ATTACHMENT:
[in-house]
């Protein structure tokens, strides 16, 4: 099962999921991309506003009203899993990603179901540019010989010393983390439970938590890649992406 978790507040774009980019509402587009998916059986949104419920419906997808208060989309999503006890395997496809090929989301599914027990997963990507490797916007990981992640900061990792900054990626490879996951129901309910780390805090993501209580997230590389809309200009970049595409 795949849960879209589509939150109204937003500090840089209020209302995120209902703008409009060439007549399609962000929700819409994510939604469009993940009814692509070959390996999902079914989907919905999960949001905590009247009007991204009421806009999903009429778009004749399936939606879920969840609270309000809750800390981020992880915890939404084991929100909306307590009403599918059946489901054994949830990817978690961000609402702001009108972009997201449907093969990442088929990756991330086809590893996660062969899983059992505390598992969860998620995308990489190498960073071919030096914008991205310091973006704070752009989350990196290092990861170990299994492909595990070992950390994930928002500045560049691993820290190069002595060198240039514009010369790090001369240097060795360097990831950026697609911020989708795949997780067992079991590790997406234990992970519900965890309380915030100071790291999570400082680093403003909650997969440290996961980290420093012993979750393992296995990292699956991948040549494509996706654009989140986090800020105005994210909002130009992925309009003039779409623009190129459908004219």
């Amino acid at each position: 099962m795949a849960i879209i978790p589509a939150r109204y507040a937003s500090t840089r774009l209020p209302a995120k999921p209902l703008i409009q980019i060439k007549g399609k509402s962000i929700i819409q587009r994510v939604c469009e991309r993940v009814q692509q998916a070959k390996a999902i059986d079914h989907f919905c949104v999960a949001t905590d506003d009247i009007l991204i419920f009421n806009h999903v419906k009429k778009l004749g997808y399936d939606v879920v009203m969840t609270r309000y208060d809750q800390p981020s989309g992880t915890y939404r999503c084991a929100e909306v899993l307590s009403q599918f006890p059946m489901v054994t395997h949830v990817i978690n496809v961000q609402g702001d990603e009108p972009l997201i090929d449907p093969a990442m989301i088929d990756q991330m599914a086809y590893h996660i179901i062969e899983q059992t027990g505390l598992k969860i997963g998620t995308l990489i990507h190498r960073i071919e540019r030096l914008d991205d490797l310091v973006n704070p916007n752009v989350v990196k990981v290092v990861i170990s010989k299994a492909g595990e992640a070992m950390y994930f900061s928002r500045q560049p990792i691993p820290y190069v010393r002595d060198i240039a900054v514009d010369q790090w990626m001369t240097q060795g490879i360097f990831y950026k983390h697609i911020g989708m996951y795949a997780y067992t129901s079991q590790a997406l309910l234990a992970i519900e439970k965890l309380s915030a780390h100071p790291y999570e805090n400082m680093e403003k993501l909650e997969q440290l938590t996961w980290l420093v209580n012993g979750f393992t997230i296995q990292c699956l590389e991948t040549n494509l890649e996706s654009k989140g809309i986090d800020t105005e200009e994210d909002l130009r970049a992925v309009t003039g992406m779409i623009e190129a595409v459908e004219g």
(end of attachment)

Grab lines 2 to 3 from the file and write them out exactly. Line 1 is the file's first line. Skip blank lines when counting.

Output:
């Protein structure tokens, strides 16, 4: 099962999921991309506003009203899993990603179901540019010989010393983390439970938590890649992406 978790507040774009980019509402587009998916059986949104419920419906997808208060989309999503006890395997496809090929989301599914027990997963990507490797916007990981992640900061990792900054990626490879996951129901309910780390805090993501209580997230590389809309200009970049595409 795949849960879209589509939150109204937003500090840089209020209302995120209902703008409009060439007549399609962000929700819409994510939604469009993940009814692509070959390996999902079914989907919905999960949001905590009247009007991204009421806009999903009429778009004749399936939606879920969840609270309000809750800390981020992880915890939404084991929100909306307590009403599918059946489901054994949830990817978690961000609402702001009108972009997201449907093969990442088929990756991330086809590893996660062969899983059992505390598992969860998620995308990489190498960073071919030096914008991205310091973006704070752009989350990196290092990861170990299994492909595990070992950390994930928002500045560049691993820290190069002595060198240039514009010369790090001369240097060795360097990831950026697609911020989708795949997780067992079991590790997406234990992970519900965890309380915030100071790291999570400082680093403003909650997969440290996961980290420093012993979750393992296995990292699956991948040549494509996706654009989140986090800020105005994210909002130009992925309009003039779409623009190129459908004219």
């Amino acid at each position: 099962m795949a849960i879209i978790p589509a939150r109204y507040a937003s500090t840089r774009l209020p209302a995120k999921p209902l703008i409009q980019i060439k007549g399609k509402s962000i929700i819409q587009r994510v939604c469009e991309r993940v009814q692509q998916a070959k390996a999902i059986d079914h989907f919905c949104v999960a949001t905590d506003d009247i009007l991204i419920f009421n806009h999903v419906k009429k778009l004749g997808y399936d939606v879920v009203m969840t609270r309000y208060d809750q800390p981020s989309g992880t915890y939404r999503c084991a929100e909306v899993l307590s009403q599918f006890p059946m489901v054994t395997h949830v990817i978690n496809v961000q609402g702001d990603e009108p972009l997201i090929d449907p093969a990442m989301i088929d990756q991330m599914a086809y590893h996660i179901i062969e899983q059992t027990g505390l598992k969860i997963g998620t995308l990489i990507h190498r960073i071919e540019r030096l914008d991205d490797l310091v973006n704070p916007n752009v989350v990196k990981v290092v990861i170990s010989k299994a492909g595990e992640a070992m950390y994930f900061s928002r500045q560049p990792i691993p820290y190069v010393r002595d060198i240039a900054v514009d010369q790090w990626m001369t240097q060795g490879i360097f990831y950026k983390h697609i911020g989708m996951y795949a997780y067992t129901s079991q590790a997406l309910l234990a992970i519900e439970k965890l309380s915030a780390h100071p790291y999570e805090n400082m680093e403003k993501l909650e997969q440290l938590t996961w980290l420093v209580n012993g979750f393992t997230i296995q990292c699956l590389e991948t040549n494509l890649e996706s654009k989140g809309i986090d800020t105005e200009e994210d909002l130009r970049a992925v309009t003039g992406m779409i623009e190129a595409v459908e004219g």